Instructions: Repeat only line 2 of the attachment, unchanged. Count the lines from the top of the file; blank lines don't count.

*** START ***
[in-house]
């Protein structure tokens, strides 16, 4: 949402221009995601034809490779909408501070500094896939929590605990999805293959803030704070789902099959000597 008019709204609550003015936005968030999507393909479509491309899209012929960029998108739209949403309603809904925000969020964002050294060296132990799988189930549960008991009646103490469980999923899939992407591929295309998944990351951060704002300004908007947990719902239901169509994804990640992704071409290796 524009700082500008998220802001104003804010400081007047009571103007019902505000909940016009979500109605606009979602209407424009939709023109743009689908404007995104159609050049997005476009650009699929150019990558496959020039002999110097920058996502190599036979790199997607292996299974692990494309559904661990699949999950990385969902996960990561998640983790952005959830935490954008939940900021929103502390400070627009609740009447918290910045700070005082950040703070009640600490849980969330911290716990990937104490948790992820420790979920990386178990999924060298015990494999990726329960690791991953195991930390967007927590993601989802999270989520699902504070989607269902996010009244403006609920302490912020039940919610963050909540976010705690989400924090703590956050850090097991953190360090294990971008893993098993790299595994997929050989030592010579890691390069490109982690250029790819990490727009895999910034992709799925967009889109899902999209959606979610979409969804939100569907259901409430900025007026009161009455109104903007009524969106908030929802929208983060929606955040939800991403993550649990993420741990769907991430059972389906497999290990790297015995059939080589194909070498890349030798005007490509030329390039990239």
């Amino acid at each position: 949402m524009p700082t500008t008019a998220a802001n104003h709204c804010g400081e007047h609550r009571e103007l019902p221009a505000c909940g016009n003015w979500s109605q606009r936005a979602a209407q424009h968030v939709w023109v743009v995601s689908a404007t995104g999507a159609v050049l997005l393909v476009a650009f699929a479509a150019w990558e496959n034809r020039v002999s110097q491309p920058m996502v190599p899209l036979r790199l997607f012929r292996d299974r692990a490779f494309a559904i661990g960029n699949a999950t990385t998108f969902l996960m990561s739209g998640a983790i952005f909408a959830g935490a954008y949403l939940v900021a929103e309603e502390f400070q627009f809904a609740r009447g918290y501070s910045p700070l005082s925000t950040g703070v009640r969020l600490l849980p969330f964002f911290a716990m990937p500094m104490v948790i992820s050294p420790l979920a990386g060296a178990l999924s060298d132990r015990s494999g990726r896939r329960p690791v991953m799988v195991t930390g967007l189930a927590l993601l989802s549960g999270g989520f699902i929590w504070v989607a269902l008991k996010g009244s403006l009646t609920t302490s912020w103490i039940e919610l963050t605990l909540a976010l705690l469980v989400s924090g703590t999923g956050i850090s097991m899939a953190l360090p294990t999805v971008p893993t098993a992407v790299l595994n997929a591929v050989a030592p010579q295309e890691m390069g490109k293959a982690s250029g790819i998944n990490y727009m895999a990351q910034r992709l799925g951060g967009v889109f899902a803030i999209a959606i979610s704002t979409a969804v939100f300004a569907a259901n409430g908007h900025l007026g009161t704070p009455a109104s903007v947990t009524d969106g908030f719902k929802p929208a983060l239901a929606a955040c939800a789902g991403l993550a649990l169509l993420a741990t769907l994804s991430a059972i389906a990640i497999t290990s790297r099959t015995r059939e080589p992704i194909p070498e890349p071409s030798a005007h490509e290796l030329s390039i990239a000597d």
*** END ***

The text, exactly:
């Protein structure tokens, strides 16, 4: 949402221009995601034809490779909408501070500094896939929590605990999805293959803030704070789902099959000597 008019709204609550003015936005968030999507393909479509491309899209012929960029998108739209949403309603809904925000969020964002050294060296132990799988189930549960008991009646103490469980999923899939992407591929295309998944990351951060704002300004908007947990719902239901169509994804990640992704071409290796 524009700082500008998220802001104003804010400081007047009571103007019902505000909940016009979500109605606009979602209407424009939709023109743009689908404007995104159609050049997005476009650009699929150019990558496959020039002999110097920058996502190599036979790199997607292996299974692990494309559904661990699949999950990385969902996960990561998640983790952005959830935490954008939940900021929103502390400070627009609740009447918290910045700070005082950040703070009640600490849980969330911290716990990937104490948790992820420790979920990386178990999924060298015990494999990726329960690791991953195991930390967007927590993601989802999270989520699902504070989607269902996010009244403006609920302490912020039940919610963050909540976010705690989400924090703590956050850090097991953190360090294990971008893993098993790299595994997929050989030592010579890691390069490109982690250029790819990490727009895999910034992709799925967009889109899902999209959606979610979409969804939100569907259901409430900025007026009161009455109104903007009524969106908030929802929208983060929606955040939800991403993550649990993420741990769907991430059972389906497999290990790297015995059939080589194909070498890349030798005007490509030329390039990239």